Q: You say the issue of NATO enlargement has not yet been discussed . . .

A: The agenda for the meeting is such that it comes up in discussions this afternoon. The Secretary will be meeting with the press this afternoon, and I assume will address that issue.

Q: The Secretary indicated to us on the aircraft that he felt personally that while they emphasized that no decision, or formal decision, he felt personally that he hopes more in terms of what . . . {inaudible].

A: I would be surprised if the Secretary said anything different to the Ministers than what he said to the press last night on the plane.

Ambassador Hunter: Let me add one word, that clearly we will also be emphasizing whatever numbers are arrived at. That the door to other countries remains open. Just as part of a package is not a once for all deal. This is the first time since we took in Spain that NATO will be taking in new members but there are going to be other enlargements and there will be a vigorous program, statements and actions, to make that clear to countries that are not invited.

Q: Mr. Secretary. Was the initiative of President Yeltsin about the nuclear missiles proposed in Paris discussed today?

Secretary Slocombe: It was referred to briefly, and it is, as we understand it, it is a de-targeting decision, which is a welcome gesture on the part of the Russians. For quite a long time now, neither the Russian . . . United States missiles have not been targeted on Russia and Russian missiles haven't been targeted on the Untied States. And if this represent, as we understand it does, represents an extension of that principle to all NATO countries, it's a welcome development.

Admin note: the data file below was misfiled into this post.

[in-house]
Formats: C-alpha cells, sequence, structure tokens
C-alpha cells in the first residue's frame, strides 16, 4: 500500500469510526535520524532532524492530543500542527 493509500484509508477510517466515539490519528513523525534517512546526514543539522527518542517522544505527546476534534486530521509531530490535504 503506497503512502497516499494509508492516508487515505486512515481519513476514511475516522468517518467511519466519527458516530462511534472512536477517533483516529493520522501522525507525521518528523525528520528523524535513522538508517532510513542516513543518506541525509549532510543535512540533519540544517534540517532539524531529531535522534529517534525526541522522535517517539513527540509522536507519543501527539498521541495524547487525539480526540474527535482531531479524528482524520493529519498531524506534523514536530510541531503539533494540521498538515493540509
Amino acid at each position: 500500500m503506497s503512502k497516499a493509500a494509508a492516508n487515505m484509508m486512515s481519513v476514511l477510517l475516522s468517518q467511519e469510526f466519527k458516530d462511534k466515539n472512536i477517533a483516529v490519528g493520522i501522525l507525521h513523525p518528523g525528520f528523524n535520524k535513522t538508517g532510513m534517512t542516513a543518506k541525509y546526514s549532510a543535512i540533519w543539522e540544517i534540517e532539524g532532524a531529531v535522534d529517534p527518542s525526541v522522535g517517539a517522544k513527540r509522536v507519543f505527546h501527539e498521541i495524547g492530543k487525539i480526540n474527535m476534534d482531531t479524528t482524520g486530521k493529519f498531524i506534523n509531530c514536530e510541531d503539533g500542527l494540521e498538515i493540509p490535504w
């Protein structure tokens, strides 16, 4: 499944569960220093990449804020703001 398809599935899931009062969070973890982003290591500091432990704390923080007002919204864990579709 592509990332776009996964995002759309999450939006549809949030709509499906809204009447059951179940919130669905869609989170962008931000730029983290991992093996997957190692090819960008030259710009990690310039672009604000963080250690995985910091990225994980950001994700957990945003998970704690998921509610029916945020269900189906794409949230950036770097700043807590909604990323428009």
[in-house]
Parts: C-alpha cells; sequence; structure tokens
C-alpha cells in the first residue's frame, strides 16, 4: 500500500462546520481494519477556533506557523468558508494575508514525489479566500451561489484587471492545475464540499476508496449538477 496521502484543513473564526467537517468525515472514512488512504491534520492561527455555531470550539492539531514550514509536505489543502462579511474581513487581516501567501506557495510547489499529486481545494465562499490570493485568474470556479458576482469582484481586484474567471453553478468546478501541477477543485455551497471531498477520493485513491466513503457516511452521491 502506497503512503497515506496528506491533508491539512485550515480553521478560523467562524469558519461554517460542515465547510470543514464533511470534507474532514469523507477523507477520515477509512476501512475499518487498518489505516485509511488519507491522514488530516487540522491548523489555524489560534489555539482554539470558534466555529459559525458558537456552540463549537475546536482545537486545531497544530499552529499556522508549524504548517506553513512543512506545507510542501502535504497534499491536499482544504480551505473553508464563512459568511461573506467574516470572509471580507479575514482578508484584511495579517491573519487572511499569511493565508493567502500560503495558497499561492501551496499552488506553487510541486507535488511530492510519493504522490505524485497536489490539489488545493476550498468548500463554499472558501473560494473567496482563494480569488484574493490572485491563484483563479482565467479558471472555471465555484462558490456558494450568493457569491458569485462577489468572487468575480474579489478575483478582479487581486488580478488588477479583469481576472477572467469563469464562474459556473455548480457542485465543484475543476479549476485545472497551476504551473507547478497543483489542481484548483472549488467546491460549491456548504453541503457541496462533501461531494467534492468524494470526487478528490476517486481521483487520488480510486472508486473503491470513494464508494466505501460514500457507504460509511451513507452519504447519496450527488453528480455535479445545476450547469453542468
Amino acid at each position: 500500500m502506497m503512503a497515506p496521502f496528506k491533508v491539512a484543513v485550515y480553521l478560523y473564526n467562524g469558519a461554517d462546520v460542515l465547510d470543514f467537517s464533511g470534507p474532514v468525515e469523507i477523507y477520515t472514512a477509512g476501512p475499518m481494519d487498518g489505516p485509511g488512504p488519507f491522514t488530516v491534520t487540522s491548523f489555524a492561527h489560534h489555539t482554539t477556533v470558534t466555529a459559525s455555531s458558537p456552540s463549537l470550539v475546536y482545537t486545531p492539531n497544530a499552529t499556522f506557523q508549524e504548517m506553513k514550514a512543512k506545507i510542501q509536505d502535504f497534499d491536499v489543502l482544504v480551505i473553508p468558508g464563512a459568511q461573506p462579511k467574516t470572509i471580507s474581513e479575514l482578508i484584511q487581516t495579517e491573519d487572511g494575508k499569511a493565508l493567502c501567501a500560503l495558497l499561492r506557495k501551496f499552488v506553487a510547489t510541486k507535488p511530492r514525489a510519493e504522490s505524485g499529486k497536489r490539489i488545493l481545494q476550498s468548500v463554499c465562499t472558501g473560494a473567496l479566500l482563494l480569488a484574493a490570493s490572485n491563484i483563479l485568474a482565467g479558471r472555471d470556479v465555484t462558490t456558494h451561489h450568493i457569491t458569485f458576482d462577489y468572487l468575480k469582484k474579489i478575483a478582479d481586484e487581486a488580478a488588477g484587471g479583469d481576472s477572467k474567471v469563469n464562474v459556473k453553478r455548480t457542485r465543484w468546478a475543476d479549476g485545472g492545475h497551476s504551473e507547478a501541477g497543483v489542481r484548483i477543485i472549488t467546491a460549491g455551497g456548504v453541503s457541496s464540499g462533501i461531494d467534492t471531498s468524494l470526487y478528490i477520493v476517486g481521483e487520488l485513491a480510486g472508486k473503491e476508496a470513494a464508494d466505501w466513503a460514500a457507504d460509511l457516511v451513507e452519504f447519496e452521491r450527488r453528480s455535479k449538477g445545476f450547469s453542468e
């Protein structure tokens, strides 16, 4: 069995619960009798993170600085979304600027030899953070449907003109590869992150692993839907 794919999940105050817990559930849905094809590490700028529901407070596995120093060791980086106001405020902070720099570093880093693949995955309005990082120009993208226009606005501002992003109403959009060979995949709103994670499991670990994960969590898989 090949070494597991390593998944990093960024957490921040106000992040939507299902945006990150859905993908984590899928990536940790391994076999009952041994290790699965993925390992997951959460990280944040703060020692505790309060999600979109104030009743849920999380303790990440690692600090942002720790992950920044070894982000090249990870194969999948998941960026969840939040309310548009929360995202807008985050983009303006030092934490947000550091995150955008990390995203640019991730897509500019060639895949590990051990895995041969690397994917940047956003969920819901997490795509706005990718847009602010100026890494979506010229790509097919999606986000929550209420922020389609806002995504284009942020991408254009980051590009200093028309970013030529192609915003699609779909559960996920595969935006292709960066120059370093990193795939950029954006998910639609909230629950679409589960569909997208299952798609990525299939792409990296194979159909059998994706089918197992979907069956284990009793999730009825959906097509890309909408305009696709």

Q: Is it now the official position of the United States, that only three countries should be invited to join?

A: No, as the Secretary said last night the President has not yet made a decision. He did meet last night, the President did meet last night, with the Senate NATO observers group, and discuss this issue and I would expect a decision fairly shortly. But no decision has been made.

Q: On Bosnia. Is there a feeling that the mandate should be extended and that there would be a request for the U.N. to extend the mandate?

A: I expect the communique will say the exact opposite, that the end date will end in June of 1998, as has been scheduled from the beginning.

Q: Would the general feeling be that they should stay . . . [inaudible] . . . opposite in some countries that they should stay, the mandate should be extended?

A: I think there is a very broad consensus within the Alliance that rather than argue now about what should happen in June of 1998, it is important to operate within the framework of the decision which NATO made last year -- late last year -- which is that SFOR has an 18-month duration. That gives us time to do very important work to improve the stability in the country. The United States has made clear that it is our expectation, our view, that the mandate, the authority, the operation of SFOR will end as scheduled. And that we should operate within that context.

There is a very strong sentiment that we have 13 months to press the civilian side in the full range of activities that are required in order to help the peoples of Bosnia chart their own fu... [remainder of transcript lost]